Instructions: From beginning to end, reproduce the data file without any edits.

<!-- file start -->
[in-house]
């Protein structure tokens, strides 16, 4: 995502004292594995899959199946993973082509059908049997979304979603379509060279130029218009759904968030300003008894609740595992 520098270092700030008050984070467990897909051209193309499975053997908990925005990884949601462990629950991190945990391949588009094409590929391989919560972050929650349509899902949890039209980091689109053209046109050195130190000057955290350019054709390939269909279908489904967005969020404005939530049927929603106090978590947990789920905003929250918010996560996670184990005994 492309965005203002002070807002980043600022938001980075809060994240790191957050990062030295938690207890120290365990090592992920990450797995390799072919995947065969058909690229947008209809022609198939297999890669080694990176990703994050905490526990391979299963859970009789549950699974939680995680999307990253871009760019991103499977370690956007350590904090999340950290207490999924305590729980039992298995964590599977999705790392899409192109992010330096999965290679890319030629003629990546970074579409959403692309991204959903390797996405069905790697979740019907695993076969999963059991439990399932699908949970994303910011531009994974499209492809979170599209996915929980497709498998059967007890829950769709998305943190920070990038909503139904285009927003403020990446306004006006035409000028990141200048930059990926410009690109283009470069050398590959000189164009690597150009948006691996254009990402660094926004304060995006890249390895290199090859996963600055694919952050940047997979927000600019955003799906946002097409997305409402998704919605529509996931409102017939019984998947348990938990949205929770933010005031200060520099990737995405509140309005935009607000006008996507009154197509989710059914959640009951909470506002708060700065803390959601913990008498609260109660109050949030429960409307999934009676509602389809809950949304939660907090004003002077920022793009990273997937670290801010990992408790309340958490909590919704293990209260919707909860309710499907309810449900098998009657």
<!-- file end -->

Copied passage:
[in-house]
């Protein structure tokens, strides 16, 4: 995502004292594995899959199946993973082509059908049997979304979603379509060279130029218009759904968030300003008894609740595992 520098270092700030008050984070467990897909051209193309499975053997908990925005990884949601462990629950991190945990391949588009094409590929391989919560972050929650349509899902949890039209980091689109053209046109050195130190000057955290350019054709390939269909279908489904967005969020404005939530049927929603106090978590947990789920905003929250918010996560996670184990005994 492309965005203002002070807002980043600022938001980075809060994240790191957050990062030295938690207890120290365990090592992920990450797995390799072919995947065969058909690229947008209809022609198939297999890669080694990176990703994050905490526990391979299963859970009789549950699974939680995680999307990253871009760019991103499977370690956007350590904090999340950290207490999924305590729980039992298995964590599977999705790392899409192109992010330096999965290679890319030629003629990546970074579409959403692309991204959903390797996405069905790697979740019907695993076969999963059991439990399932699908949970994303910011531009994974499209492809979170599209996915929980497709498998059967007890829950769709998305943190920070990038909503139904285009927003403020990446306004006006035409000028990141200048930059990926410009690109283009470069050398590959000189164009690597150009948006691996254009990402660094926004304060995006890249390895290199090859996963600055694919952050940047997979927000600019955003799906946002097409997305409402998704919605529509996931409102017939019984998947348990938990949205929770933010005031200060520099990737995405509140309005935009607000006008996507009154197509989710059914959640009951909470506002708060700065803390959601913990008498609260109660109050949030429960409307999934009676509602389809809950949304939660907090004003002077920022793009990273997937670290801010990992408790309340958490909590919704293990209260919707909860309710499907309810449900098998009657």